Despite what some may think Judy the film is not the first biopic on Judy Garland, this legendary yet troubled performer. A very good miniseries, Life with Judy Garland: Me and My Shadows, covered the entirety of Garland's surprisingly short 47 years, winning Emmy Awards for both actresses that played Garland as a teen (Tammy Blanchard) and as an adult (Judy Davis). Judy, unlike Life with Judy Garland, covers the final months of Garland's life before her death from an accidental drug overdose in 1969. Judy has a very strong performance from Renee Zellweger in the title role, and while the film overall could have been stronger it is quite good, even moving, as it is now.
Judy Garland (Zellweger) is in deep financial straits. Desperate to keep her children Joey and Lorna Luft with her, she is forced to take a booking at the Talk of the Town Theater for a five-week engagement. Garland being Garland, she can be temperamental and terrified, a despondent, destructive diva, insufferable and insecure. Will she show? Will she do the show if she shows?
While her assistant/minder Rosalyn (Jessie Buckley) does her best to keep Garland going, Garland marries her fifth husband, Mickey Deans (Finn Wittrock), a nice-enough goombah of a man. She also works against her third husband, Sid Luft (Rufus Sewell) who insists the children would be better off with him. Sid can give them stability versus Garland's peripatetic and perhaps pathetic life. Undaunted and unwilling to bend, she keeps singing for her supper and her kids. As Judy struggles with her addictions, her neuroses and her struggles to function, occasionally flashing back to her MGM days, she keeps plugging away, fighting to the bitter end.
When both Cary Grant and Judy Garland were alive it was routine for Grant impersonators to say "Ju-DY! Ju-DY! Ju-DY!" as part of their act despite as far as I know no evidence that Grant ever actually said "Judy! Judy! Judy!" in any film or to Garland herself. Ever the raconteur, Garland joked that she'd love to make a movie with Grant so she could reply "Ca-RY! Ca-RY! Ca-RY!". Yet that side of Garland, the fun and funny wit who could spin yarns and celebrate the joy of life, does not exist in Judy.
Instead, we see the 'tragic' Judy: the insecure, neurotic woman who could be hard to work with but who also be terribly sympathetic. Perhaps this is why we had a gay couple pop up in Judy, who at one point literally take her home to make her breakfast and spend time with her, albeit at her request. In retrospect, these two male practitioners of Judyism don't add much to the plot save for the stereotype of gay men passionate about Judy Garland.
Also in retrospect, I don't think Garland would like Judy. Perhaps she would have enjoyed the flashbacks that pop in and out which detail just how horrid MGM was with her, starting her out on the pills that eventually overtook her. She also perhaps would appreciate the joy her children gave her and her determination to keep them with her. However, Judy, again while good, does not give us much about Garland the person apart from how she stumbles then rights herself.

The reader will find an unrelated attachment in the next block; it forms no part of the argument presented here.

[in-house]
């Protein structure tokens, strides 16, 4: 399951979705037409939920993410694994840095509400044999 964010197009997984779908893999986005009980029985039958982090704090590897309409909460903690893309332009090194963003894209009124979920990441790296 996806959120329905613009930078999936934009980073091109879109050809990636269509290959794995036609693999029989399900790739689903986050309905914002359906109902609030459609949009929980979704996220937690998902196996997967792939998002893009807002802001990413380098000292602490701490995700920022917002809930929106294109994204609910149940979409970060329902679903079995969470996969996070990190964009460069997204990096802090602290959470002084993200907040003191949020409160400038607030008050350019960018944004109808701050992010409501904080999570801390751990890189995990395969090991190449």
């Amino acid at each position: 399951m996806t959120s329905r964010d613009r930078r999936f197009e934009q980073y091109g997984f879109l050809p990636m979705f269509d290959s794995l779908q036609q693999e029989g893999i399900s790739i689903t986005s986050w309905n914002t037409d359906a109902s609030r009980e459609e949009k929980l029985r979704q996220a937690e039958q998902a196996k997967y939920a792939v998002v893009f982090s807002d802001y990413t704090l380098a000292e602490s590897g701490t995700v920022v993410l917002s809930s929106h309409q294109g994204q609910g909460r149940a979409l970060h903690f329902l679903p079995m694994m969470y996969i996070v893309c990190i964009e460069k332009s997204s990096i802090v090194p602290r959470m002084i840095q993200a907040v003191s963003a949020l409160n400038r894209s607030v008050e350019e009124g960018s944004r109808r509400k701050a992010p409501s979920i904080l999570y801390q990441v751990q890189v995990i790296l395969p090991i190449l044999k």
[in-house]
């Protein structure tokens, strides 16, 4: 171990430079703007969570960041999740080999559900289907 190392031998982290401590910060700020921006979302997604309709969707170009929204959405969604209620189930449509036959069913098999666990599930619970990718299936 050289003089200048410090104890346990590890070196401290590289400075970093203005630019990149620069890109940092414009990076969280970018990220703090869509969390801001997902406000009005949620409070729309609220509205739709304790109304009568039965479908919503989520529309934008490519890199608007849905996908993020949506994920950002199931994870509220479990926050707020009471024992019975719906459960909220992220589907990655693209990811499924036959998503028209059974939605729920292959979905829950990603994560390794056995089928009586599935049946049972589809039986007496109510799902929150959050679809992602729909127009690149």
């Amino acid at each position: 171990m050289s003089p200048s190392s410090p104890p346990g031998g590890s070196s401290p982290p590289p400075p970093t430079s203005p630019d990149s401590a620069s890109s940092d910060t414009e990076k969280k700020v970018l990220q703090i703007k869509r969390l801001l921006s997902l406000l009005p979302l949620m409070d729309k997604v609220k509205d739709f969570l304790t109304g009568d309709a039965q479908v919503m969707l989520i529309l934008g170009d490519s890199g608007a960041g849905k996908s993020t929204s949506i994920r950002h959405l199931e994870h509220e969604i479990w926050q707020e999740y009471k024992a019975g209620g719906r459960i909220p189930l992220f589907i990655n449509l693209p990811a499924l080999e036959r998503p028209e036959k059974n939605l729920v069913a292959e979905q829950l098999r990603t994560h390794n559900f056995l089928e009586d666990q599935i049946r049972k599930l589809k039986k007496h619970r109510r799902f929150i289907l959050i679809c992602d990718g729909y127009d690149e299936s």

Judy, however, has one major positive: Renee Zellweger in what almost feels like her own comeback. She, thanks to some good makeup work, resembles Garland, and her performance gives us a very sympathetic image of this diva. I think at times it does a bit more like mimicry than a genuine performance, but Zellweger excels in scenes that require a gentle touch such as whenever she is with Joey and Lorna.
It's a curious thing that Zellweger can get Garland's physicality during the musical numbers but curiously her voice seems higher and softer than Garland's. Garland's singing was lower and stronger than Zellweger's. Renee Zellweger is a good singer (it can't be that long since Chicago to have people forget she has musical abilities) but I found her voice rather whispery compared to the brassier manner Garland had.
On the whole though, Renee Zellweger did a strong job in the title role.
As much as Zellweger is being praised, right so, I think not enough attention has been paid to Buckley's role as Rosalyn, forever juggling the temperament with the torment that is Judy Garland. Wittrock continues to steadily impress with his Mickey Deans, part idiot part sincere fellow. I would say Sewell came off the worst as a one-note Sid Luft, but I think Tom Edge's adaptation of Peter Quilter's play End of the Rainbow gave him precious little to work with.
Everyone was competent to great in their roles, and while director Rupert Goold did not make a mess he did not overwhelm either.
Finally, in my view Gabriel Yared's score was a bit misplaced in that it tried to cue the emotions when the scenes and performances are perfectly able to do that.
On the whole I think both Life with Judy Garland: Me and My Shadows as well as Garland's final film I Could Go on Singing are more accurate portrayals of Judy Garland than Judy. I'd add that I Could Go on Singing is closer to the real Judy Garland in this period than Judy itself. That being said, Judy is a good film that serves as a primer to this most extraordinary of talents. It's less a portrait of the artist and more a sketch but a good sketch nonetheless.